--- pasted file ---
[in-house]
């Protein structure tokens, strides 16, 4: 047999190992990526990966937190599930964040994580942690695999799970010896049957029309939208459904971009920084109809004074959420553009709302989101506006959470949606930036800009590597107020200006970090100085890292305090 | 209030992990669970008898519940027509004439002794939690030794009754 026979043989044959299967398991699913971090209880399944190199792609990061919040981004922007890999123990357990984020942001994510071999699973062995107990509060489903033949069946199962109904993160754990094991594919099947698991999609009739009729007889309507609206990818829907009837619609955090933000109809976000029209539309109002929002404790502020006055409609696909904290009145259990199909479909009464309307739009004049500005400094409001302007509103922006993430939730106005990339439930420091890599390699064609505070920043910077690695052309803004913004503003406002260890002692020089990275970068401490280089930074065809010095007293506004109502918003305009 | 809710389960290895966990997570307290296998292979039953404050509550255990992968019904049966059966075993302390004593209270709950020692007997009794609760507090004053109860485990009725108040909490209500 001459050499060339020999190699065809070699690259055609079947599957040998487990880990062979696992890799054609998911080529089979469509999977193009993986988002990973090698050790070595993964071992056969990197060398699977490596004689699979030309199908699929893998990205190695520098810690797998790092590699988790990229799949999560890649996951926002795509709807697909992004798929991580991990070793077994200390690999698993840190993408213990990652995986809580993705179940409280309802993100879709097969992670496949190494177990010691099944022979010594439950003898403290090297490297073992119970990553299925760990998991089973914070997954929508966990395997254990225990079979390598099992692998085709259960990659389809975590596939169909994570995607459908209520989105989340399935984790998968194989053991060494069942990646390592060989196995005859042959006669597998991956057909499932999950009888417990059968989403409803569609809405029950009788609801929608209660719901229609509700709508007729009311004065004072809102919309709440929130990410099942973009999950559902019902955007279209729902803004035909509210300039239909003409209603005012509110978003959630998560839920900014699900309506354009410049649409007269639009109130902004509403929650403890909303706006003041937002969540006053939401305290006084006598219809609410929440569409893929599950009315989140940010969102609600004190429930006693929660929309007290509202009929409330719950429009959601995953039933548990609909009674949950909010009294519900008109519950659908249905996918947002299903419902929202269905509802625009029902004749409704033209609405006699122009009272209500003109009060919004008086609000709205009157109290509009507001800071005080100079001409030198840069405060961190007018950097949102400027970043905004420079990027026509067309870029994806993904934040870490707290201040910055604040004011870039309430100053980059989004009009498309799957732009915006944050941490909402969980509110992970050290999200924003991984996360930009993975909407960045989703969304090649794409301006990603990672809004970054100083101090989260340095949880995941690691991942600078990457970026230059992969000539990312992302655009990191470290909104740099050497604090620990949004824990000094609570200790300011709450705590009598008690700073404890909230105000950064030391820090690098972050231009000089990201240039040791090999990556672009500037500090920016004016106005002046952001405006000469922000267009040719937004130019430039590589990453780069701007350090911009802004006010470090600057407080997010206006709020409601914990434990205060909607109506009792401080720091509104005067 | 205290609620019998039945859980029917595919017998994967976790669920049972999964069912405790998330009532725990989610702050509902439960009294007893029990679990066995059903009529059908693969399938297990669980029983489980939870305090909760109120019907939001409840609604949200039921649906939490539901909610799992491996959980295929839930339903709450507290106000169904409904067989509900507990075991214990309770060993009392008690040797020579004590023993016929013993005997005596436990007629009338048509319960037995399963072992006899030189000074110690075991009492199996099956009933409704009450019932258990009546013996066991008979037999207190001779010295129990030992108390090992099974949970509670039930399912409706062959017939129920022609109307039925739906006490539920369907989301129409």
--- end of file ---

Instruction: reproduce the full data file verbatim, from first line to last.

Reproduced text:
[in-house]
């Protein structure tokens, strides 16, 4: 047999190992990526990966937190599930964040994580942690695999799970010896049957029309939208459904971009920084109809004074959420553009709302989101506006959470949606930036800009590597107020200006970090100085890292305090 | 209030992990669970008898519940027509004439002794939690030794009754 026979043989044959299967398991699913971090209880399944190199792609990061919040981004922007890999123990357990984020942001994510071999699973062995107990509060489903033949069946199962109904993160754990094991594919099947698991999609009739009729007889309507609206990818829907009837619609955090933000109809976000029209539309109002929002404790502020006055409609696909904290009145259990199909479909009464309307739009004049500005400094409001302007509103922006993430939730106005990339439930420091890599390699064609505070920043910077690695052309803004913004503003406002260890002692020089990275970068401490280089930074065809010095007293506004109502918003305009 | 809710389960290895966990997570307290296998292979039953404050509550255990992968019904049966059966075993302390004593209270709950020692007997009794609760507090004053109860485990009725108040909490209500 001459050499060339020999190699065809070699690259055609079947599957040998487990880990062979696992890799054609998911080529089979469509999977193009993986988002990973090698050790070595993964071992056969990197060398699977490596004689699979030309199908699929893998990205190695520098810690797998790092590699988790990229799949999560890649996951926002795509709807697909992004798929991580991990070793077994200390690999698993840190993408213990990652995986809580993705179940409280309802993100879709097969992670496949190494177990010691099944022979010594439950003898403290090297490297073992119970990553299925760990998991089973914070997954929508966990395997254990225990079979390598099992692998085709259960990659389809975590596939169909994570995607459908209520989105989340399935984790998968194989053991060494069942990646390592060989196995005859042959006669597998991956057909499932999950009888417990059968989403409803569609809405029950009788609801929608209660719901229609509700709508007729009311004065004072809102919309709440929130990410099942973009999950559902019902955007279209729902803004035909509210300039239909003409209603005012509110978003959630998560839920900014699900309506354009410049649409007269639009109130902004509403929650403890909303706006003041937002969540006053939401305290006084006598219809609410929440569409893929599950009315989140940010969102609600004190429930006693929660929309007290509202009929409330719950429009959601995953039933548990609909009674949950909010009294519900008109519950659908249905996918947002299903419902929202269905509802625009029902004749409704033209609405006699122009009272209500003109009060919004008086609000709205009157109290509009507001800071005080100079001409030198840069405060961190007018950097949102400027970043905004420079990027026509067309870029994806993904934040870490707290201040910055604040004011870039309430100053980059989004009009498309799957732009915006944050941490909402969980509110992970050290999200924003991984996360930009993975909407960045989703969304090649794409301006990603990672809004970054100083101090989260340095949880995941690691991942600078990457970026230059992969000539990312992302655009990191470290909104740099050497604090620990949004824990000094609570200790300011709450705590009598008690700073404890909230105000950064030391820090690098972050231009000089990201240039040791090999990556672009500037500090920016004016106005002046952001405006000469922000267009040719937004130019430039590589990453780069701007350090911009802004006010470090600057407080997010206006709020409601914990434990205060909607109506009792401080720091509104005067 | 205290609620019998039945859980029917595919017998994967976790669920049972999964069912405790998330009532725990989610702050509902439960009294007893029990679990066995059903009529059908693969399938297990669980029983489980939870305090909760109120019907939001409840609604949200039921649906939490539901909610799992491996959980295929839930339903709450507290106000169904409904067989509900507990075991214990309770060993009392008690040797020579004590023993016929013993005997005596436990007629009338048509319960037995399963072992006899030189000074110690075991009492199996099956009933409704009450019932258990009546013996066991008979037999207190001779010295129990030992108390090992099974949970509670039930399912409706062959017939129920022609109307039925739906006490539920369907989301129409």